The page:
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Magic for the Masses

Penn & Teller offer not just the art of illusion, but illusions as art

"Those themes," Penn adds, "are absolutely built into magic. It just so happens that the other people in magic are too retarded to realize it." He despises, for instance, Doug Henning's lisping invitation to enter "the magical world of illusion." "You don't want people to put aside their disbelief," Penn snorts, "you want them to jerk off to it. The point is, we are going to have the visceral and the intellectual collide at 100 miles per hour."

At the end of their shows, Penn & Teller reveal almost all, playing on the idea that if you know how you've been fooled, it makes the fooling not less but more impressive. This custom will be continued at their Jones Hall shows. Teller says, "Afterwards, we'll be in the lobby covered with blood. We'll be the two guys naked except for knee-length T-shirts drenched in red Karo syrup and food coloring. Actually, I think we're using the Roscoe amalgam of the stuff, which is corn syrup, shampoo and water with red food coloring, which comes out of most fabrics, which is kind of nice. But the great thing is, we stand there and little kids come up and they go, 'Can I have some blood on my program please?' They get it."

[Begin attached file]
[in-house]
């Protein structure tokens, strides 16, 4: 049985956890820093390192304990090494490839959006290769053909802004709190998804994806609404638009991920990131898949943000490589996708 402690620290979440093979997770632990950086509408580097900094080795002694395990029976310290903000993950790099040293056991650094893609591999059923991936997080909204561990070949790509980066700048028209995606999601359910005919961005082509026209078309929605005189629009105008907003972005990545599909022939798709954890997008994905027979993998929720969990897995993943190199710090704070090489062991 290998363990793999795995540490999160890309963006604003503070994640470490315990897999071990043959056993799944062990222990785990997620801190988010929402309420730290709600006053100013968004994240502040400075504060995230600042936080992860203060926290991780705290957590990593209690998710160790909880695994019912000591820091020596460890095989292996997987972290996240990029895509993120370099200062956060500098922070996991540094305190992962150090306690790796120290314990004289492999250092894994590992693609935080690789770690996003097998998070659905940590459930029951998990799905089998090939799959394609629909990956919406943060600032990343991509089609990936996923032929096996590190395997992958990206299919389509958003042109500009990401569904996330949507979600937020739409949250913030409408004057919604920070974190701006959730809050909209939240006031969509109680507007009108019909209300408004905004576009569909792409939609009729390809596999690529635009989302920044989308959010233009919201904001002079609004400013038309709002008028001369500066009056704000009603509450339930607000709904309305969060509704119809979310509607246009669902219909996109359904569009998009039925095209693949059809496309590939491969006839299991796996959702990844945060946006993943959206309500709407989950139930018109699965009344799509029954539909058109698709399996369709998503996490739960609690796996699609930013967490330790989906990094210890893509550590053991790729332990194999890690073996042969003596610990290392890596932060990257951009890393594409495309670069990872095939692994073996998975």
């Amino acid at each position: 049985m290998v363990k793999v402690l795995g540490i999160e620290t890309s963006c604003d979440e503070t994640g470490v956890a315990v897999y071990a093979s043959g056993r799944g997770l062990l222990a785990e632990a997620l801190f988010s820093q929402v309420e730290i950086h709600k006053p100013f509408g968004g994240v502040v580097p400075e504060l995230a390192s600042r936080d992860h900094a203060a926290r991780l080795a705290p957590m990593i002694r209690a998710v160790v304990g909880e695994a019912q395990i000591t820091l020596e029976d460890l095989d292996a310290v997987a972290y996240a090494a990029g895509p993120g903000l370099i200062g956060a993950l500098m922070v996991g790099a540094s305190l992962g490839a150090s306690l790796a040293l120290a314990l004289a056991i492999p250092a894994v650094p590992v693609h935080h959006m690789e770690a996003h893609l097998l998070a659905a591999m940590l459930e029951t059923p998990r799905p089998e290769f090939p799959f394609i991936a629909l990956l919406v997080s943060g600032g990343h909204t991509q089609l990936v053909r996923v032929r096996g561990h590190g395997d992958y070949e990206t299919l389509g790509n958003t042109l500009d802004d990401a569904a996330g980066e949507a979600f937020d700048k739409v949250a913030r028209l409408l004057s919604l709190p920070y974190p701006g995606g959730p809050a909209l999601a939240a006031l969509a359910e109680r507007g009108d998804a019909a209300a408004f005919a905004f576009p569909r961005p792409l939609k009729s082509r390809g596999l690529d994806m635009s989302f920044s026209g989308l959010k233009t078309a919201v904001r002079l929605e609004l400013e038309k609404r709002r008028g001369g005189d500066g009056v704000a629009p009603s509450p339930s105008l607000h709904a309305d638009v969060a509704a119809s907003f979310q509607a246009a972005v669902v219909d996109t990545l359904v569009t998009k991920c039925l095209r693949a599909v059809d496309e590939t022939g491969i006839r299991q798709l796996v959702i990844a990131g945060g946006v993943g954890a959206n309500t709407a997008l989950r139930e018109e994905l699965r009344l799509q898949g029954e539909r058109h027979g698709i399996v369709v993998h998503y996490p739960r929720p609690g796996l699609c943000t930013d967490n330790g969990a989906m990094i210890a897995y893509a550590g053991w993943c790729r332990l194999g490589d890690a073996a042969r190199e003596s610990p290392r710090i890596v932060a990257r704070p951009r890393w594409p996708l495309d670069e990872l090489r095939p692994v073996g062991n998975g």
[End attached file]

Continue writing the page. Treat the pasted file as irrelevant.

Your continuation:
Penn & Teller perform to benefit the Rainard School at 8 p.m. April 15 and 16 in Jones Hall, 615 Louisiana, 629-3700. $20-$40.

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